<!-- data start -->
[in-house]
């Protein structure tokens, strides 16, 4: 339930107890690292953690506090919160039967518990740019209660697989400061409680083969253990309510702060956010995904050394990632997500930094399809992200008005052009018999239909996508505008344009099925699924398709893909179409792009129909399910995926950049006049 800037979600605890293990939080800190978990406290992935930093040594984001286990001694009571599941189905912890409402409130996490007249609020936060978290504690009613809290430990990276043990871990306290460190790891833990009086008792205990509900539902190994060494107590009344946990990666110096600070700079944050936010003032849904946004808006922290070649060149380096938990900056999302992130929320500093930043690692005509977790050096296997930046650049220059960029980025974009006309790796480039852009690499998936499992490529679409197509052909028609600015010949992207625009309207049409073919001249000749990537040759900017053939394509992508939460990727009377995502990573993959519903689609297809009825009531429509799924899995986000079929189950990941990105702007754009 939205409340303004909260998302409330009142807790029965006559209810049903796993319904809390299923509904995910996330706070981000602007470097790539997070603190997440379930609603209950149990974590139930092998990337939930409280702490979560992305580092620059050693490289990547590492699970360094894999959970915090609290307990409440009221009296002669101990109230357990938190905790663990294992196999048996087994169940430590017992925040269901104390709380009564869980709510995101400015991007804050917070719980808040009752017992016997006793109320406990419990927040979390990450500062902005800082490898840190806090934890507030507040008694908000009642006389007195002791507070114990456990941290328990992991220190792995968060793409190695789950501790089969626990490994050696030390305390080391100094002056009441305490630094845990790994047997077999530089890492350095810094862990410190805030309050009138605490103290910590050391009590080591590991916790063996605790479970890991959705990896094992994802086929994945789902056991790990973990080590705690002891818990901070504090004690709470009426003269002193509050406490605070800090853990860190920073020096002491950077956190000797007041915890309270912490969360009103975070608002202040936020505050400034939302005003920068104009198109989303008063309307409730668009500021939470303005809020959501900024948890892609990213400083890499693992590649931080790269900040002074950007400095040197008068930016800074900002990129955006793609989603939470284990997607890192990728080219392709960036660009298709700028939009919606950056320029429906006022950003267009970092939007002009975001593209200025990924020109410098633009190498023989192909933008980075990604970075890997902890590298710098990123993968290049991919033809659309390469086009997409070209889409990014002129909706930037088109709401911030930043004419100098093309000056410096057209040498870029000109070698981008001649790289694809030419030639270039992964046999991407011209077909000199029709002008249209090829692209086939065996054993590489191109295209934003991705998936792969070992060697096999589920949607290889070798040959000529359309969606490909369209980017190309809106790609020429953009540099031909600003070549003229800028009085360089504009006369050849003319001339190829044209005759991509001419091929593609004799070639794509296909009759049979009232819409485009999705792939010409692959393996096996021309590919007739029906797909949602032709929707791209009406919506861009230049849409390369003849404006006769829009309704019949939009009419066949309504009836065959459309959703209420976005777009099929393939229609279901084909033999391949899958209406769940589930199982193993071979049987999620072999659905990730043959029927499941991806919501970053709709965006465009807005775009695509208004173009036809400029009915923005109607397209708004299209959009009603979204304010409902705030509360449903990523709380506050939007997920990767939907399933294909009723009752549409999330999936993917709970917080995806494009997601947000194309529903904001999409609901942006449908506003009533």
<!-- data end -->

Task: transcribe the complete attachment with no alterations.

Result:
[in-house]
């Protein structure tokens, strides 16, 4: 339930107890690292953690506090919160039967518990740019209660697989400061409680083969253990309510702060956010995904050394990632997500930094399809992200008005052009018999239909996508505008344009099925699924398709893909179409792009129909399910995926950049006049 800037979600605890293990939080800190978990406290992935930093040594984001286990001694009571599941189905912890409402409130996490007249609020936060978290504690009613809290430990990276043990871990306290460190790891833990009086008792205990509900539902190994060494107590009344946990990666110096600070700079944050936010003032849904946004808006922290070649060149380096938990900056999302992130929320500093930043690692005509977790050096296997930046650049220059960029980025974009006309790796480039852009690499998936499992490529679409197509052909028609600015010949992207625009309207049409073919001249000749990537040759900017053939394509992508939460990727009377995502990573993959519903689609297809009825009531429509799924899995986000079929189950990941990105702007754009 939205409340303004909260998302409330009142807790029965006559209810049903796993319904809390299923509904995910996330706070981000602007470097790539997070603190997440379930609603209950149990974590139930092998990337939930409280702490979560992305580092620059050693490289990547590492699970360094894999959970915090609290307990409440009221009296002669101990109230357990938190905790663990294992196999048996087994169940430590017992925040269901104390709380009564869980709510995101400015991007804050917070719980808040009752017992016997006793109320406990419990927040979390990450500062902005800082490898840190806090934890507030507040008694908000009642006389007195002791507070114990456990941290328990992991220190792995968060793409190695789950501790089969626990490994050696030390305390080391100094002056009441305490630094845990790994047997077999530089890492350095810094862990410190805030309050009138605490103290910590050391009590080591590991916790063996605790479970890991959705990896094992994802086929994945789902056991790990973990080590705690002891818990901070504090004690709470009426003269002193509050406490605070800090853990860190920073020096002491950077956190000797007041915890309270912490969360009103975070608002202040936020505050400034939302005003920068104009198109989303008063309307409730668009500021939470303005809020959501900024948890892609990213400083890499693992590649931080790269900040002074950007400095040197008068930016800074900002990129955006793609989603939470284990997607890192990728080219392709960036660009298709700028939009919606950056320029429906006022950003267009970092939007002009975001593209200025990924020109410098633009190498023989192909933008980075990604970075890997902890590298710098990123993968290049991919033809659309390469086009997409070209889409990014002129909706930037088109709401911030930043004419100098093309000056410096057209040498870029000109070698981008001649790289694809030419030639270039992964046999991407011209077909000199029709002008249209090829692209086939065996054993590489191109295209934003991705998936792969070992060697096999589920949607290889070798040959000529359309969606490909369209980017190309809106790609020429953009540099031909600003070549003229800028009085360089504009006369050849003319001339190829044209005759991509001419091929593609004799070639794509296909009759049979009232819409485009999705792939010409692959393996096996021309590919007739029906797909949602032709929707791209009406919506861009230049849409390369003849404006006769829009309704019949939009009419066949309504009836065959459309959703209420976005777009099929393939229609279901084909033999391949899958209406769940589930199982193993071979049987999620072999659905990730043959029927499941991806919501970053709709965006465009807005775009695509208004173009036809400029009915923005109607397209708004299209959009009603979204304010409902705030509360449903990523709380506050939007997920990767939907399933294909009723009752549409999330999936993917709970917080995806494009997601947000194309529903904001999409609901942006449908506003009533």